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Inside ASUS ROG G752 – disassembly, internal photos and upgrade options

ASUS’ new flagship ROG G752 is in our lab and the first thing we wanted to do is a full disassembly. The latter gave us answers about the build quality, the design of the cooling system and the upgrade options. The first one wasn’t as impressive, the second one seems just like its predecessor while the upgrade options were a big surprise here. There’s a significant update to that. Check it out…

All the available configurations and prices can be found at Amazon.com.

1. Removing the service cover

Just like most of the notebooks from this class and its predecessor, the G752 offers easy access to the most common upgrade options like RAM and storage. The cover is removed when unscrewing the bolt that hides under the silicon cap in the middle.


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When removed, you can proceed with messing around with the two RAM slots, 2.5-inch HDD and the two M.2 PCIe slots. Note that since this notebook supports up to 64GB of DDR4 memory, the other two chips are located on the other side of the motherboard so full disassembly is required. Anyway, we found a 2.5-inch Samsung Spinpoint 2TB HDD, two 16GB DDR4-2133MHz RAM chips by SKhynix. As for the M.2 slots, one of them is occupied by an OEM version of the Samsung’s EVO M.2 NVMe PCIe SSDs with M-edge key connector, 2280 standard. And the other one, you can insert one of your choice but unfortunately, the motherboard doesn’t support RAID 0 configuration which is a bit of a letdown. In contrary, the Alienware 15 R2 and the new 17-inch variant support RAID 0 setups.


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2. Removing the bottom cover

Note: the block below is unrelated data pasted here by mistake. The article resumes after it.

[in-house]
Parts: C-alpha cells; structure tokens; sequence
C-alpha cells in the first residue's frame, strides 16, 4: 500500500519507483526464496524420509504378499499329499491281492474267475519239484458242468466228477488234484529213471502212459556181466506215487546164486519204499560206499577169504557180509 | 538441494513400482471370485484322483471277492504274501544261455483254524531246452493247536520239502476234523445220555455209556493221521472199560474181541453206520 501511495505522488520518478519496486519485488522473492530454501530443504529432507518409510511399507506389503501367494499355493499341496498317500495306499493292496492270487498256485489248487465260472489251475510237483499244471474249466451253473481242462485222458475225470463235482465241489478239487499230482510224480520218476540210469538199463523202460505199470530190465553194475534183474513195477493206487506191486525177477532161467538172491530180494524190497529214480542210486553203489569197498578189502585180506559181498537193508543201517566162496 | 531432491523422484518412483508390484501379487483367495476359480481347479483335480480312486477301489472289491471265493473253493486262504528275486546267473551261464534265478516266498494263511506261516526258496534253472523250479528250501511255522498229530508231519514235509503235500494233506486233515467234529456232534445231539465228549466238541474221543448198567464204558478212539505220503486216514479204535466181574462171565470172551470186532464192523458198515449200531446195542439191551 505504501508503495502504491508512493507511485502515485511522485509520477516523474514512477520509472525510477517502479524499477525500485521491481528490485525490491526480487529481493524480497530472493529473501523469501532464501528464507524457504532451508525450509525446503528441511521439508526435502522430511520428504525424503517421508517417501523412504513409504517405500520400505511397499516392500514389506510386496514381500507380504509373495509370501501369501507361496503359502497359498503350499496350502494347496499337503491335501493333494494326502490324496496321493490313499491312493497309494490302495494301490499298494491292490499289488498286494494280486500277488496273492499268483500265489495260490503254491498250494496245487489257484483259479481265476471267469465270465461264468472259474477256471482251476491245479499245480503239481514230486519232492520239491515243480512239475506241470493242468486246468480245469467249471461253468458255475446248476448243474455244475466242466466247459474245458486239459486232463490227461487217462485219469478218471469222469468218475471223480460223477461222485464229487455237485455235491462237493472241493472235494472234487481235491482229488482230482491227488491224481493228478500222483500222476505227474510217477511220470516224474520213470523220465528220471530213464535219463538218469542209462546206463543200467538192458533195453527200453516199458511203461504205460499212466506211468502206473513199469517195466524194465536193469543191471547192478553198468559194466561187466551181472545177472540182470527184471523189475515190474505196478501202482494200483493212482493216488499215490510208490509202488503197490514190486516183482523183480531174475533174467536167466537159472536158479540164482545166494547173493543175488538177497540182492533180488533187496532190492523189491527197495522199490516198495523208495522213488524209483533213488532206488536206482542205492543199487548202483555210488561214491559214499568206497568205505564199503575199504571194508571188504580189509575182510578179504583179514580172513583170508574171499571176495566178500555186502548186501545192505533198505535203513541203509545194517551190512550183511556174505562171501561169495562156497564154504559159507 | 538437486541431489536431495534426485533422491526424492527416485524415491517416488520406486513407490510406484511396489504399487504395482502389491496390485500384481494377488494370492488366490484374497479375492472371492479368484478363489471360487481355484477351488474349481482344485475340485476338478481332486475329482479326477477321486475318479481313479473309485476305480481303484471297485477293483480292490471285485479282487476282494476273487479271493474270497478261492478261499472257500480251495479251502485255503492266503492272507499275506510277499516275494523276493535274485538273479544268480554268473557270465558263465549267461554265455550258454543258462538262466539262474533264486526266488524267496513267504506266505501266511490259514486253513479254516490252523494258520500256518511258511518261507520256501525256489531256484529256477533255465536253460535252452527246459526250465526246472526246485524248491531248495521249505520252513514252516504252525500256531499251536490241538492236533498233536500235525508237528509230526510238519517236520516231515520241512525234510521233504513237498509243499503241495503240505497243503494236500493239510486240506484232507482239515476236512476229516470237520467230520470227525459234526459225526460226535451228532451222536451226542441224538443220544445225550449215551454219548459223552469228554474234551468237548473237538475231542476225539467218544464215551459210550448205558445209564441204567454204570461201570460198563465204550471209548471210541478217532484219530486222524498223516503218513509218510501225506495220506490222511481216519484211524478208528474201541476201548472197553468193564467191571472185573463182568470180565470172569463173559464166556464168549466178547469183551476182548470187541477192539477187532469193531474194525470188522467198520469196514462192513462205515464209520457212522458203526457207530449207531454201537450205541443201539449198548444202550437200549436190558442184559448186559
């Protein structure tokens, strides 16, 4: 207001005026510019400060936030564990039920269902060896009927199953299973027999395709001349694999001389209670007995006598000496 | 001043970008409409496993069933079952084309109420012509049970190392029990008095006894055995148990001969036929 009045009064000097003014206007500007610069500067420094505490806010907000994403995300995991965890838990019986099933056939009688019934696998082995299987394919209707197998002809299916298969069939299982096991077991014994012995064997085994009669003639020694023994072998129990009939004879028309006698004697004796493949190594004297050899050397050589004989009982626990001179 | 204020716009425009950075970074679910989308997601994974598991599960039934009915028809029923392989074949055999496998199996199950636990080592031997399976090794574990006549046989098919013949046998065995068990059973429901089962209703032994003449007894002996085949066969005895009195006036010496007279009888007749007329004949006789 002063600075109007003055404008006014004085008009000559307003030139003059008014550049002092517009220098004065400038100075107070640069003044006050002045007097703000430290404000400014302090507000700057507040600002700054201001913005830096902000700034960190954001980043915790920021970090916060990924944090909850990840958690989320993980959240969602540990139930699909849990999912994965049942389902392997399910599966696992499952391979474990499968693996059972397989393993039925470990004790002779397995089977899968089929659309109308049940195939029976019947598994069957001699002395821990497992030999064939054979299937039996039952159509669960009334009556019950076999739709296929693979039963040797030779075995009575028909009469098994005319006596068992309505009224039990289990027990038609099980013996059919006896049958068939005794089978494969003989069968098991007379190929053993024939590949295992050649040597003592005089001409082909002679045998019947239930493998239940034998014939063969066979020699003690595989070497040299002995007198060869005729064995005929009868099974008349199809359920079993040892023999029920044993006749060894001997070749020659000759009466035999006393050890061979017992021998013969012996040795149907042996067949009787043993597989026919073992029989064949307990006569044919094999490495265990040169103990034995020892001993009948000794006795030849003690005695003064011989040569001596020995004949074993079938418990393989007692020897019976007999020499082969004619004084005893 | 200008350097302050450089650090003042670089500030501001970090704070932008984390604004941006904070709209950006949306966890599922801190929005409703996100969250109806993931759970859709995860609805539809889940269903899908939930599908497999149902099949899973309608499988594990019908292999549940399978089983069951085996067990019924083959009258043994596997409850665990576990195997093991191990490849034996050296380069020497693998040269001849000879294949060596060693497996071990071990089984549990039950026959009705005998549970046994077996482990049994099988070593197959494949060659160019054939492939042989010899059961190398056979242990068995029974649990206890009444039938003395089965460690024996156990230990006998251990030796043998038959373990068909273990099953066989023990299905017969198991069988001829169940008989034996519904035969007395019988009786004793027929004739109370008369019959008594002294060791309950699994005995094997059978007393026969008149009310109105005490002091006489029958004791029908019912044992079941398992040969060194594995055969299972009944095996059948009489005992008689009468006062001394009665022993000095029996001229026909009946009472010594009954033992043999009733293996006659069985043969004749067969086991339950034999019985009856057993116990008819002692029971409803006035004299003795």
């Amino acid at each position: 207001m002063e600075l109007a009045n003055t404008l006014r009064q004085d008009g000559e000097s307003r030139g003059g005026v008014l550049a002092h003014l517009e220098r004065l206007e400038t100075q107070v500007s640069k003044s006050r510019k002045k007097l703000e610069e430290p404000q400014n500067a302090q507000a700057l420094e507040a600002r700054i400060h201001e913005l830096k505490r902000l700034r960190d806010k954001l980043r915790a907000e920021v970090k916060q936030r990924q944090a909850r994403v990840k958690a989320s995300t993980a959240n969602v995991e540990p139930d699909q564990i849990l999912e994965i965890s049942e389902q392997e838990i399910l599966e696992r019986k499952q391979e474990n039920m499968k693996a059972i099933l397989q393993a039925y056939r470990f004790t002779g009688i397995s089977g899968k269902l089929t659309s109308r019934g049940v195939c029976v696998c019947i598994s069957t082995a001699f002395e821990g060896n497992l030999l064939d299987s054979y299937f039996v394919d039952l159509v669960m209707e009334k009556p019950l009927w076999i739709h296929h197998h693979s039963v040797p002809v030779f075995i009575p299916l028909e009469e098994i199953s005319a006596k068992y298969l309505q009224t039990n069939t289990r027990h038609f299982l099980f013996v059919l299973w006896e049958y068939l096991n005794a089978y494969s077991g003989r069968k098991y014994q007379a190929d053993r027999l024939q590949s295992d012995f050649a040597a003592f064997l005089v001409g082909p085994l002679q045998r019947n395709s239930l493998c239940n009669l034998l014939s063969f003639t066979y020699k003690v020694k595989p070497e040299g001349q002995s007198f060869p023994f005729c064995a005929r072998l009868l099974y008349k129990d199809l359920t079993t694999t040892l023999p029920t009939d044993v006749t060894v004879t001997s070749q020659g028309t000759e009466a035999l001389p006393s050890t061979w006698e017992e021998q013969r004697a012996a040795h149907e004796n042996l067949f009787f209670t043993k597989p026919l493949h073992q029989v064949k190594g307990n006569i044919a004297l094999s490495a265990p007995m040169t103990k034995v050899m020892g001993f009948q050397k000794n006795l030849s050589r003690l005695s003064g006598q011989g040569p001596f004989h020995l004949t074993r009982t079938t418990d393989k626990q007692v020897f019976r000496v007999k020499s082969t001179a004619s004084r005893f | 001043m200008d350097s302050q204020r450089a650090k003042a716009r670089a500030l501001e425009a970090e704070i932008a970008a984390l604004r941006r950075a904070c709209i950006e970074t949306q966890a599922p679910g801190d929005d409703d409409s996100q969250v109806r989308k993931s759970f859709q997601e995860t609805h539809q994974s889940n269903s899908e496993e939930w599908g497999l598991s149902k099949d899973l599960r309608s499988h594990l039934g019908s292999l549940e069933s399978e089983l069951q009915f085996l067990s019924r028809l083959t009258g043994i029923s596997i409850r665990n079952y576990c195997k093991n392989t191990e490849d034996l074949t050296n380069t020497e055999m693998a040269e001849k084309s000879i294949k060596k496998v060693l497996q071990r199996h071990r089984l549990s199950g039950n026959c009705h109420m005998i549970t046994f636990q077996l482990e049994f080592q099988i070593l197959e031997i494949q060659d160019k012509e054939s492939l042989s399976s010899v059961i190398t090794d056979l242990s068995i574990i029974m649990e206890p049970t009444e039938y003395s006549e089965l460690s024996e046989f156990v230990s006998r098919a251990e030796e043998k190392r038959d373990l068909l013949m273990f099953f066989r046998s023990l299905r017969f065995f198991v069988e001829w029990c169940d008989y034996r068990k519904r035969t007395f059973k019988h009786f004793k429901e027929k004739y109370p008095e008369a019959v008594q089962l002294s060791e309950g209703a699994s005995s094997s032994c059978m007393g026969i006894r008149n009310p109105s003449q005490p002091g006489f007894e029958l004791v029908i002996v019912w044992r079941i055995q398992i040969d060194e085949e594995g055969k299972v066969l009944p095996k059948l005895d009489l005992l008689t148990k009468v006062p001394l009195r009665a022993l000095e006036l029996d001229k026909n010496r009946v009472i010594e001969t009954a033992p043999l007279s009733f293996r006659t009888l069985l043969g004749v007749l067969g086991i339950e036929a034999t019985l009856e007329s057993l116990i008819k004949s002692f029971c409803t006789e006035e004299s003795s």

After all the screws are removed around the bottom piece, get out the optical drive and unscrew the three bolts that hide underneath. Then proceed with removing the aluminum cover that’s behind the screen hinges – it comes off without any hassle and makes it easier for you to pry up the keyboard tray that needs to be removed.


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When you are done with that, lift up the keyboard tray and watch out for all the attached cables and as you can see from the image below, there is a handful of them. You will also easily distinguish the rest of the RAM chip slots, which in our case are occupied.


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3. Removing the motherboard

Here comes the tricky part. It’s practically the same as the Alienware notebooks and its G751 predecessor. Removing the screws around the motherboard won’t be enough. You will also need to remove the whole screen.

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To do so, unscrew all the bolts that are shown on the image below and don’t forget the ones on the sides (left and right near the loudspeakers). Also, before detaching the display make sure you’ve disconnected the Wi-Fi antennas.

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When the display has been removed, you can proceed with the battery, which is 6-cell unit rated at 66Wh and it’s a step down from last year’s G751 with 88Wh. And, of course, you can remove the motherboard as well. You can see the design of the cooling system below. No significant changes have been done since the G751 but why should there be any changes when the cooling system is good? Don’t fix anything that’s not broken, right?

All the available configurations and prices can be found at Amazon.com.

Disassembly video